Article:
I’ve learned a lot in these 100 days. I’m now less critical about what I put out. Having to post things occasionally leads me to take a bit more risks, and not be so worried if others will think it’s dumb or stupid. I’ve also become quite efficient at writing. The written posts don’t take more than 10-15 minutes. That’s not to say they are hastily done or sloppy by any means. The words have just come easier. I second guess myself a lot less. This skill has also translated itself when I sit down to write album reviews on Ride the Tempo.
I love blogging and I don’t think I could ever stop. It’s a diary. A place to air my thoughts. A place to experiment. A world that has helped me through some hard times. To know that one person is reading means the world, let alone the fact I now have over 400 subscribers. Thank you all.
Now let’s continue exploring the world together.
In February, the Complaint Restraint project took place. For 28 days people signed up to simply stop complaining. Jessica Hullinger of Fast Company wrote about this experience and provided some great tips.
I missed the month of the originally challenge because I read about it after the fact but I really wanted to take this challenge for a month and learn from it. I’ve had a hard couple of days and this will be very difficult to start and keep going but it’s worth a try to change my current (and future) mindset.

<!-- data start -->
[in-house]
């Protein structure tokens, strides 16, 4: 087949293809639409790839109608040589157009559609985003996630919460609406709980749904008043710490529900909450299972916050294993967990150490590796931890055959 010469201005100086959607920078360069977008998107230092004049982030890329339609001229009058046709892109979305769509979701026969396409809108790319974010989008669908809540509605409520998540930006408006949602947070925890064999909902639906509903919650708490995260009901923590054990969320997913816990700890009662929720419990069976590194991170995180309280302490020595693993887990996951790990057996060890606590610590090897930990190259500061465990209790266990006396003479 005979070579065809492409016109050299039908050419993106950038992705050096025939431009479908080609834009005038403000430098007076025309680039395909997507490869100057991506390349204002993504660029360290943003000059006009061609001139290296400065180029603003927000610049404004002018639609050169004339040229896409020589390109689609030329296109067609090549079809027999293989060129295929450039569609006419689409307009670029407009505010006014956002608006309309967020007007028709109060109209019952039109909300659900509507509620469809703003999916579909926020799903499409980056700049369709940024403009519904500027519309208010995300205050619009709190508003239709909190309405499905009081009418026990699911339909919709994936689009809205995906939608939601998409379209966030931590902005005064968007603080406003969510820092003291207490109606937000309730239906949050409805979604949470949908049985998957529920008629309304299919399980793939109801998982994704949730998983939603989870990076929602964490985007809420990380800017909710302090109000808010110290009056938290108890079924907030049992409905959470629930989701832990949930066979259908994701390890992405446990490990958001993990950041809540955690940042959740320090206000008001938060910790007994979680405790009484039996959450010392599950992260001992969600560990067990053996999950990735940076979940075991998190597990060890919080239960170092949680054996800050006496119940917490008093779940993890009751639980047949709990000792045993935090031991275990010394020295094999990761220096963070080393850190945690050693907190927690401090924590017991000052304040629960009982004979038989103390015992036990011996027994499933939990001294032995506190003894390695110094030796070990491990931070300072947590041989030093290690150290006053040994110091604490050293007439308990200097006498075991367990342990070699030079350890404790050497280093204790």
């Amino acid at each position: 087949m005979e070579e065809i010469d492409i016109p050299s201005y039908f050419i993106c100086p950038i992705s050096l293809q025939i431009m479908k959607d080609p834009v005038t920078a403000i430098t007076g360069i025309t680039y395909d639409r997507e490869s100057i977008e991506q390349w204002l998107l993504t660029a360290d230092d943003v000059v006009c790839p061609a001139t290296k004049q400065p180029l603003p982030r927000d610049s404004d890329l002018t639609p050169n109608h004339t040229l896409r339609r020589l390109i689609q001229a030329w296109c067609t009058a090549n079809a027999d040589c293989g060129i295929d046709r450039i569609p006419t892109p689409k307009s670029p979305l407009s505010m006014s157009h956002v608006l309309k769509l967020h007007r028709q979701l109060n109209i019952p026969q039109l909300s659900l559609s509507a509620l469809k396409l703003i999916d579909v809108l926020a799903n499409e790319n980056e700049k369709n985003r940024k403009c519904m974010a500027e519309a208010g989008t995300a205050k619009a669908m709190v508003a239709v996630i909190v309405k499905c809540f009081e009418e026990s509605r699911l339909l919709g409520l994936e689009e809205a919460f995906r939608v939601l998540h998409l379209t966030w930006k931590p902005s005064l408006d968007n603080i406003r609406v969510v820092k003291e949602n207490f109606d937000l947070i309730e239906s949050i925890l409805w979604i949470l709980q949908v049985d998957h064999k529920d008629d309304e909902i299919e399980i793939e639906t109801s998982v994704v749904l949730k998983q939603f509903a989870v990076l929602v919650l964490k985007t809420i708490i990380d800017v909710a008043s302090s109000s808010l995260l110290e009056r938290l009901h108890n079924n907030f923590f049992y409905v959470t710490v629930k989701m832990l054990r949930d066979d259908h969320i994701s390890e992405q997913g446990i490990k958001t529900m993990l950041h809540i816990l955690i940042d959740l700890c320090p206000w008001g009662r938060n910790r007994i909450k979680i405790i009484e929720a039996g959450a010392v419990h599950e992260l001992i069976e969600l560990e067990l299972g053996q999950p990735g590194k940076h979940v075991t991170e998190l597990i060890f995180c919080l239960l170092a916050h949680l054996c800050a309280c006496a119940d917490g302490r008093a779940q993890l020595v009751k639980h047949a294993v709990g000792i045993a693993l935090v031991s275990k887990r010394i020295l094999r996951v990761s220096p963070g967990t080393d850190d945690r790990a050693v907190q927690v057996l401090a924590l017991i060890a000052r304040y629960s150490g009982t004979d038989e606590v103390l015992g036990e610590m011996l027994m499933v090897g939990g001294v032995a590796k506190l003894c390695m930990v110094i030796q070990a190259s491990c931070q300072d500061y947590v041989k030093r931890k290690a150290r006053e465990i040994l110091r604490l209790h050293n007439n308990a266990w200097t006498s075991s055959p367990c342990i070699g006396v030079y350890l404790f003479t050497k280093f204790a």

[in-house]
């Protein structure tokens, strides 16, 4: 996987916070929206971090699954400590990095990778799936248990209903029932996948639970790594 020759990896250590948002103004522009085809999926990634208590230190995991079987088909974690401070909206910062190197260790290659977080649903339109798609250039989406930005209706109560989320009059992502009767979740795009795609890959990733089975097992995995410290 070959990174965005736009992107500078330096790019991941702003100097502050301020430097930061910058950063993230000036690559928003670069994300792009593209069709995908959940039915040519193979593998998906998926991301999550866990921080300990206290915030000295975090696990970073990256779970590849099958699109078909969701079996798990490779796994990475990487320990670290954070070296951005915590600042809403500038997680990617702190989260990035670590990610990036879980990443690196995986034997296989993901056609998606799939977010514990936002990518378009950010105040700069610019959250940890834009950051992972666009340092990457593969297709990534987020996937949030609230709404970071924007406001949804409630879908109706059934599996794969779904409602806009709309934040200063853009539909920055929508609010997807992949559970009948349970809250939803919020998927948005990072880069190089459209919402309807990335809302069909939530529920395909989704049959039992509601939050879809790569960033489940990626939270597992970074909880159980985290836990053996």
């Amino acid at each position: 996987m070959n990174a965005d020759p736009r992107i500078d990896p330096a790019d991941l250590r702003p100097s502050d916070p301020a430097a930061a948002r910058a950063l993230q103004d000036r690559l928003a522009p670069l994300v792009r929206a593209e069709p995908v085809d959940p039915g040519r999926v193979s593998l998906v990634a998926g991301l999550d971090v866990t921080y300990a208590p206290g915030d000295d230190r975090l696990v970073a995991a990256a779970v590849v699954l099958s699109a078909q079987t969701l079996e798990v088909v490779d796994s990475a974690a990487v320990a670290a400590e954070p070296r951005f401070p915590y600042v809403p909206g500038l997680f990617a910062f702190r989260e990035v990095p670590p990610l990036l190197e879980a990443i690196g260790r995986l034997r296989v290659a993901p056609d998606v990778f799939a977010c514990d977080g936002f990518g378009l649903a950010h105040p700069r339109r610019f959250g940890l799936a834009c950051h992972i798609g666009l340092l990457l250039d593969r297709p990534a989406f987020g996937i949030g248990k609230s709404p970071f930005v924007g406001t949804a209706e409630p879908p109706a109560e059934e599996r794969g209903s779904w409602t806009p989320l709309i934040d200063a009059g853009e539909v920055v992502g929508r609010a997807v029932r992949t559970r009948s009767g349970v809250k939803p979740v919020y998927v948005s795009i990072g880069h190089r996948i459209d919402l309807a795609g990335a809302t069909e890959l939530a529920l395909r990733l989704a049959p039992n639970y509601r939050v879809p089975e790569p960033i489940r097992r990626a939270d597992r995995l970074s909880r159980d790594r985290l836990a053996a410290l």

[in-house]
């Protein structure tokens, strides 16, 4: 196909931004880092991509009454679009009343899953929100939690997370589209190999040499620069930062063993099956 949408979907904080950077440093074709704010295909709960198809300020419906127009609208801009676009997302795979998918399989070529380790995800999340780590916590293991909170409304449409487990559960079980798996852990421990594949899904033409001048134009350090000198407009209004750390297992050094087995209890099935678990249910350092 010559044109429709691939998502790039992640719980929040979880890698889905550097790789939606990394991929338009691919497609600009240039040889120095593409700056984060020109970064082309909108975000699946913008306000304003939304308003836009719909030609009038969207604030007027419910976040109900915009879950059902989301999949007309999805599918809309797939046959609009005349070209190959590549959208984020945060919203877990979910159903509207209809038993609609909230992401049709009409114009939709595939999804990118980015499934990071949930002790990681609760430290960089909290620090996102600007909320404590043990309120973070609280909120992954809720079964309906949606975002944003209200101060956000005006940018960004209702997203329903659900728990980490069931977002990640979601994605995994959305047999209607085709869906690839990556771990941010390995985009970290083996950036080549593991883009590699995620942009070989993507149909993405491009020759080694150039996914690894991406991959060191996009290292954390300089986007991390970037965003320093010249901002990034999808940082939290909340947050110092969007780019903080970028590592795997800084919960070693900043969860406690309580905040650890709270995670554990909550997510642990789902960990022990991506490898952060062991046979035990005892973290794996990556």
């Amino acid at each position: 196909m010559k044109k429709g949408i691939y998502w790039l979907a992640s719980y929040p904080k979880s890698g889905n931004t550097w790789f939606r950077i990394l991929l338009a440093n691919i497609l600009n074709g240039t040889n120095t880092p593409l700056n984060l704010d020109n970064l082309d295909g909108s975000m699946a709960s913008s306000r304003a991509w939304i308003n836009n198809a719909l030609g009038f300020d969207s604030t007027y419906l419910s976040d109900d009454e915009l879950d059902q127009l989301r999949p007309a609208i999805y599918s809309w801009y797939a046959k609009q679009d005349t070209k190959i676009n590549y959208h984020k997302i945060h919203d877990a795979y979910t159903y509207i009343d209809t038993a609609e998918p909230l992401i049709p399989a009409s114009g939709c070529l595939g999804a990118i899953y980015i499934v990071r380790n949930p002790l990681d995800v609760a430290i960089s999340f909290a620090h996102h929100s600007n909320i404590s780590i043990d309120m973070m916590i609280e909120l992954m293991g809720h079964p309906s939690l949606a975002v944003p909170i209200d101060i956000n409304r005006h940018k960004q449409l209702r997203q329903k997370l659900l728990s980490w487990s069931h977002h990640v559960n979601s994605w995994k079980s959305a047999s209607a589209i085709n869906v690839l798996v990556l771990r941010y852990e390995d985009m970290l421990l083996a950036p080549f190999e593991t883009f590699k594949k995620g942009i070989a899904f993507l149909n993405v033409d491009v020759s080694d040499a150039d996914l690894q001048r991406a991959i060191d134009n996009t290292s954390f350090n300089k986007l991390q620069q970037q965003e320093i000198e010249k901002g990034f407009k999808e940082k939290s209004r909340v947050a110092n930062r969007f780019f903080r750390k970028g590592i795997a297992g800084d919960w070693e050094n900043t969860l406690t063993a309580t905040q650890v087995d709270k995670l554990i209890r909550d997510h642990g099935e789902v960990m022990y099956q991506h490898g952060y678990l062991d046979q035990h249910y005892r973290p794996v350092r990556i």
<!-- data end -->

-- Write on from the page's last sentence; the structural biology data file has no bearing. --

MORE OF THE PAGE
I will start by defining what I consider a complaint to be.
- Observations will not be considered a complaint. Ex “It is cold.” Exempt also will be reviews of restaurants and music etc that make it onto blogs. These are considered observations/constructive criticism.
- A sentence that contains the following words will be consider a complaint: “hate”, “don’t, fuck, shit, jerk” etc.
- A statement that ruminates beyond a simple observation. (Telling 10 people it’s cold)
- Gossip, (non-constructive) criticism, whining, grudges, hurtful jokes
This might seem like an impossible task as complaining is inherent in our nature and sometimes we do it subconsciously. It’ll also be difficult depending on the people I surround myself with. Other people love to complain as much as I do. I will do my best to reconstruct negative “complaining” thoughts into more positive and productive ones or simply drop them if they are unimportant. I hope to be more mindful of each situation
Example of looking on the bright side:
Starting now… no complaining!
(This is not an April Fool’s joke)
I did it. I sketched 31 things in 31 days, doing sketches daily (for the most part) during March as part of Articulations Filler Up sketchbook challenge. While not all of the drawings were particularly great it taught me many things:
- Not to be so self-critical. The reason I used to not draw much was because often I would trash everything I started because I didn’t like it. I also erased often leading to many unfinished works. Having to finish many in a short time left me less time to be critical
- You can make art with anything. Living the example of my grandfather who made art on literally anything I also didn’t limit myself. Some days I drew with fancy pencils, other days ball-poit pens or lead pencils
- Making time. My excuse for not drawing (or any other thing for that matter) was that I didn’t have enough time. Time is always available if I make an effort to try to set some aside.
- Ideas come from anything. Don’t know what do draw? Draw the glass you are drinking out of, the beer you’re drinking. Literally anything is a subject.